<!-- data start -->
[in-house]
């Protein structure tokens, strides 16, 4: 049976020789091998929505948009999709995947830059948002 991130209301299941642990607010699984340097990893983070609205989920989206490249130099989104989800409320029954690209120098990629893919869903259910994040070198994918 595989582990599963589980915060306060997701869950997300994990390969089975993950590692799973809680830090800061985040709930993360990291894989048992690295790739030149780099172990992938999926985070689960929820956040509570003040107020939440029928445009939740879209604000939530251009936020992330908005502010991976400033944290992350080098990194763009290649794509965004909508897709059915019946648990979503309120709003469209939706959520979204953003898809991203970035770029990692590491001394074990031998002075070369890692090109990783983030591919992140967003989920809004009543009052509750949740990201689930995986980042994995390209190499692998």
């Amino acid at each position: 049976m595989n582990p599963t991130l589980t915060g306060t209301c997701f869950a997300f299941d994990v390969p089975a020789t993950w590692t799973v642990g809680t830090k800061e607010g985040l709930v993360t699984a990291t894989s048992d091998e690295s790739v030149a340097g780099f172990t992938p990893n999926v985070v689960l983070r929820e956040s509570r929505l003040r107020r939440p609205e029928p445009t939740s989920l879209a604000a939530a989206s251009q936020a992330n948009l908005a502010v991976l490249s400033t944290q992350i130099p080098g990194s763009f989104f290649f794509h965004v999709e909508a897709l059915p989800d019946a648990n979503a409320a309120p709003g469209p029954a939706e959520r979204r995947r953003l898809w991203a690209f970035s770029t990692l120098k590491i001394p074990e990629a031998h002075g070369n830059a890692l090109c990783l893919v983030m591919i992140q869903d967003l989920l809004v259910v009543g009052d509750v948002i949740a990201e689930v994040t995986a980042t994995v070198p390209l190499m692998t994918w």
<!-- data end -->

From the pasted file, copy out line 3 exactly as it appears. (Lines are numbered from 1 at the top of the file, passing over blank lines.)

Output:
């Amino acid at each position: 049976m595989n582990p599963t991130l589980t915060g306060t209301c997701f869950a997300f299941d994990v390969p089975a020789t993950w590692t799973v642990g809680t830090k800061e607010g985040l709930v993360t699984a990291t894989s048992d091998e690295s790739v030149a340097g780099f172990t992938p990893n999926v985070v689960l983070r929820e956040s509570r929505l003040r107020r939440p609205e029928p445009t939740s989920l879209a604000a939530a989206s251009q936020a992330n948009l908005a502010v991976l490249s400033t944290q992350i130099p080098g990194s763009f989104f290649f794509h965004v999709e909508a897709l059915p989800d019946a648990n979503a409320a309120p709003g469209p029954a939706e959520r979204r995947r953003l898809w991203a690209f970035s770029t990692l120098k590491i001394p074990e990629a031998h002075g070369n830059a890692l090109c990783l893919v983030m591919i992140q869903d967003l989920l809004v259910v009543g009052d509750v948002i949740a990201e689930v994040t995986a980042t994995v070198p390209l190499m692998t994918w």